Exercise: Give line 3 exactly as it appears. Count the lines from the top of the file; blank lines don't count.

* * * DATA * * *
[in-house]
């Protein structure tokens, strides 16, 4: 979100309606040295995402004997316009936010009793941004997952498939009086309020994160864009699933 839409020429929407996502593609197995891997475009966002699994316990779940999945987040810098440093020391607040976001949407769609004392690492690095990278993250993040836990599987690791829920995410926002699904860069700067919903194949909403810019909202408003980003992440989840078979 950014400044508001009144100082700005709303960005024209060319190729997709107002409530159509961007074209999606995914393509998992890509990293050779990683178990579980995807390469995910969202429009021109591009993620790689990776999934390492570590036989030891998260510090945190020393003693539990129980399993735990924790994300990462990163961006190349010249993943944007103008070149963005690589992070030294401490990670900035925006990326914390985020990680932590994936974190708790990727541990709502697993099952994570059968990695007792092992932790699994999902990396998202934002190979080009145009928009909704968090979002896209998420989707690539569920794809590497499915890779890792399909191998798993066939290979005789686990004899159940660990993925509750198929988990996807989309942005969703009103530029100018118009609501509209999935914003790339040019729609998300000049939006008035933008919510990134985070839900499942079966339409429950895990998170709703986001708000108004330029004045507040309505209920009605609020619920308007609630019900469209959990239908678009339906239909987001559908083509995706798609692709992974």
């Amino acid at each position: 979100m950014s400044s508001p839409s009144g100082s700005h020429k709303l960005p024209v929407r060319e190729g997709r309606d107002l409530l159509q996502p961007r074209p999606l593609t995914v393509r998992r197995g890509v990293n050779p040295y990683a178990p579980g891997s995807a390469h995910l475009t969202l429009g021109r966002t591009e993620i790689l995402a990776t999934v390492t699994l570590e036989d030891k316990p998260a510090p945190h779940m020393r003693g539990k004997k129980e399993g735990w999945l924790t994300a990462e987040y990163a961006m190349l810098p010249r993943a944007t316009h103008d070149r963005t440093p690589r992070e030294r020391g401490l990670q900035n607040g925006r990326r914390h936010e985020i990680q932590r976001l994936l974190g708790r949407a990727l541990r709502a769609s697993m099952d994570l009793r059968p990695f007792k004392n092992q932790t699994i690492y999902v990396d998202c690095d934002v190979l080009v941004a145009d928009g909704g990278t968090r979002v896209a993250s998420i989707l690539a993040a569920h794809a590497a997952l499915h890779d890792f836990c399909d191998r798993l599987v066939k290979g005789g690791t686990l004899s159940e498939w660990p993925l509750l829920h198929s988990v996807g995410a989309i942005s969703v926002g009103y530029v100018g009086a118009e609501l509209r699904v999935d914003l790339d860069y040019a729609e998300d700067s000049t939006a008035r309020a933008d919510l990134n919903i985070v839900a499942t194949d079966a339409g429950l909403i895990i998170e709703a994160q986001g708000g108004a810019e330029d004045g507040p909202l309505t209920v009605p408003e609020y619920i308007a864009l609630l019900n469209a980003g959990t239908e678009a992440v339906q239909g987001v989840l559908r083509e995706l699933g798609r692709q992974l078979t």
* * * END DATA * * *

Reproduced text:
């Amino acid at each position: 979100m950014s400044s508001p839409s009144g100082s700005h020429k709303l960005p024209v929407r060319e190729g997709r309606d107002l409530l159509q996502p961007r074209p999606l593609t995914v393509r998992r197995g890509v990293n050779p040295y990683a178990p579980g891997s995807a390469h995910l475009t969202l429009g021109r966002t591009e993620i790689l995402a990776t999934v390492t699994l570590e036989d030891k316990p998260a510090p945190h779940m020393r003693g539990k004997k129980e399993g735990w999945l924790t994300a990462e987040y990163a961006m190349l810098p010249r993943a944007t316009h103008d070149r963005t440093p690589r992070e030294r020391g401490l990670q900035n607040g925006r990326r914390h936010e985020i990680q932590r976001l994936l974190g708790r949407a990727l541990r709502a769609s697993m099952d994570l009793r059968p990695f007792k004392n092992q932790t699994i690492y999902v990396d998202c690095d934002v190979l080009v941004a145009d928009g909704g990278t968090r979002v896209a993250s998420i989707l690539a993040a569920h794809a590497a997952l499915h890779d890792f836990c399909d191998r798993l599987v066939k290979g005789g690791t686990l004899s159940e498939w660990p993925l509750l829920h198929s988990v996807g995410a989309i942005s969703v926002g009103y530029v100018g009086a118009e609501l509209r699904v999935d914003l790339d860069y040019a729609e998300d700067s000049t939006a008035r309020a933008d919510l990134n919903i985070v839900a499942t194949d079966a339409g429950l909403i895990i998170e709703a994160q986001g708000g108004a810019e330029d004045g507040p909202l309505t209920v009605p408003e609020y619920i308007a864009l609630l019900n469209a980003g959990t239908e678009a992440v339906q239909g987001v989840l559908r083509e995706l699933g798609r692709q992974l078979t």